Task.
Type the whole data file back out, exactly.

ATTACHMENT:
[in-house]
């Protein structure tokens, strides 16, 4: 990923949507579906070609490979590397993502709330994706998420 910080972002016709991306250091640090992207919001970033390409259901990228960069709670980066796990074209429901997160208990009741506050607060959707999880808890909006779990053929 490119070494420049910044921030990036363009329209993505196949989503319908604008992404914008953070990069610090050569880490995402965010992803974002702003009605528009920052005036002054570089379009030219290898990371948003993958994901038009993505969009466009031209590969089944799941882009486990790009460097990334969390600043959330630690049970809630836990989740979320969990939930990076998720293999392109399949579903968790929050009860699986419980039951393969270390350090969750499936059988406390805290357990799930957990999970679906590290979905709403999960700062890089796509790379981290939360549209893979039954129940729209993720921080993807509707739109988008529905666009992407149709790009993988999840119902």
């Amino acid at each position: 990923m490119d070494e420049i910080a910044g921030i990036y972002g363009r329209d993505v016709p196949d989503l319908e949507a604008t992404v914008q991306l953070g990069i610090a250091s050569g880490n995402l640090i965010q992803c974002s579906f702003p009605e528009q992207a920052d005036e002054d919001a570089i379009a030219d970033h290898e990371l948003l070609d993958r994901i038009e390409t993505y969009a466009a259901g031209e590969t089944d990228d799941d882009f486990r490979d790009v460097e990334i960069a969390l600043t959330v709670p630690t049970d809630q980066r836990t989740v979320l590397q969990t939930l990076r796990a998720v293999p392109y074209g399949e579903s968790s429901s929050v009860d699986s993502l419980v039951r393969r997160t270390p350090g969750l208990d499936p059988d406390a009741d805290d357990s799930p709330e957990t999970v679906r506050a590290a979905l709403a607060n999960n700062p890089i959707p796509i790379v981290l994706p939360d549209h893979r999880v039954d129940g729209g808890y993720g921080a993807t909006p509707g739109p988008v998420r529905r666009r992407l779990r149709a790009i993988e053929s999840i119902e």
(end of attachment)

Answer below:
[in-house]
């Protein structure tokens, strides 16, 4: 990923949507579906070609490979590397993502709330994706998420 910080972002016709991306250091640090992207919001970033390409259901990228960069709670980066796990074209429901997160208990009741506050607060959707999880808890909006779990053929 490119070494420049910044921030990036363009329209993505196949989503319908604008992404914008953070990069610090050569880490995402965010992803974002702003009605528009920052005036002054570089379009030219290898990371948003993958994901038009993505969009466009031209590969089944799941882009486990790009460097990334969390600043959330630690049970809630836990989740979320969990939930990076998720293999392109399949579903968790929050009860699986419980039951393969270390350090969750499936059988406390805290357990799930957990999970679906590290979905709403999960700062890089796509790379981290939360549209893979039954129940729209993720921080993807509707739109988008529905666009992407149709790009993988999840119902």
């Amino acid at each position: 990923m490119d070494e420049i910080a910044g921030i990036y972002g363009r329209d993505v016709p196949d989503l319908e949507a604008t992404v914008q991306l953070g990069i610090a250091s050569g880490n995402l640090i965010q992803c974002s579906f702003p009605e528009q992207a920052d005036e002054d919001a570089i379009a030219d970033h290898e990371l948003l070609d993958r994901i038009e390409t993505y969009a466009a259901g031209e590969t089944d990228d799941d882009f486990r490979d790009v460097e990334i960069a969390l600043t959330v709670p630690t049970d809630q980066r836990t989740v979320l590397q969990t939930l990076r796990a998720v293999p392109y074209g399949e579903s968790s429901s929050v009860d699986s993502l419980v039951r393969r997160t270390p350090g969750l208990d499936p059988d406390a009741d805290d357990s799930p709330e957990t999970v679906r506050a590290a979905l709403a607060n999960n700062p890089i959707p796509i790379v981290l994706p939360d549209h893979r999880v039954d129940g729209g808890y993720g921080a993807t909006p509707g739109p988008v998420r529905r666009r992407l779990r149709a790009i993988e053929s999840i119902e």